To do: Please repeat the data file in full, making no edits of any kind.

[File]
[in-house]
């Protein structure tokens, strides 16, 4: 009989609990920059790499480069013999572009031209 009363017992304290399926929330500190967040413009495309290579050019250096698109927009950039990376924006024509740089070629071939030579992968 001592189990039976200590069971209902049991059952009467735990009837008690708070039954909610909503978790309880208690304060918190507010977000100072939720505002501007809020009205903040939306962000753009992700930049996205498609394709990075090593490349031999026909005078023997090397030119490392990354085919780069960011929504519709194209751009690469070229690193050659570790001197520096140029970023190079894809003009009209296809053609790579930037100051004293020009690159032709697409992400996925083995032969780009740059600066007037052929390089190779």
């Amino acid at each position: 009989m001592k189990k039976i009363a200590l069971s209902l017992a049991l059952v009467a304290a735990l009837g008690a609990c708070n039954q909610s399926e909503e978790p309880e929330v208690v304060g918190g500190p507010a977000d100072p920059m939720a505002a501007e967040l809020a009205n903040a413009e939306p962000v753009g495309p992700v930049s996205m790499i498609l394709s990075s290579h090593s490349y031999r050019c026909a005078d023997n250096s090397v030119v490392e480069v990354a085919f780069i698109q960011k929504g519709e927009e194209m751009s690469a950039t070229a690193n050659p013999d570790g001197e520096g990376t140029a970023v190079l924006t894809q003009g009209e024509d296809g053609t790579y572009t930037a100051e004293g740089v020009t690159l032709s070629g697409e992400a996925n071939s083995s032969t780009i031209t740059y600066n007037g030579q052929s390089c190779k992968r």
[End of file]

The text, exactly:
[in-house]
């Protein structure tokens, strides 16, 4: 009989609990920059790499480069013999572009031209 009363017992304290399926929330500190967040413009495309290579050019250096698109927009950039990376924006024509740089070629071939030579992968 001592189990039976200590069971209902049991059952009467735990009837008690708070039954909610909503978790309880208690304060918190507010977000100072939720505002501007809020009205903040939306962000753009992700930049996205498609394709990075090593490349031999026909005078023997090397030119490392990354085919780069960011929504519709194209751009690469070229690193050659570790001197520096140029970023190079894809003009009209296809053609790579930037100051004293020009690159032709697409992400996925083995032969780009740059600066007037052929390089190779």
């Amino acid at each position: 009989m001592k189990k039976i009363a200590l069971s209902l017992a049991l059952v009467a304290a735990l009837g008690a609990c708070n039954q909610s399926e909503e978790p309880e929330v208690v304060g918190g500190p507010a977000d100072p920059m939720a505002a501007e967040l809020a009205n903040a413009e939306p962000v753009g495309p992700v930049s996205m790499i498609l394709s990075s290579h090593s490349y031999r050019c026909a005078d023997n250096s090397v030119v490392e480069v990354a085919f780069i698109q960011k929504g519709e927009e194209m751009s690469a950039t070229a690193n050659p013999d570790g001197e520096g990376t140029a970023v190079l924006t894809q003009g009209e024509d296809g053609t790579y572009t930037a100051e004293g740089v020009t690159l032709s070629g697409e992400a996925n071939s083995s032969t780009i031209t740059y600066n007037g030579q052929s390089c190779k992968r």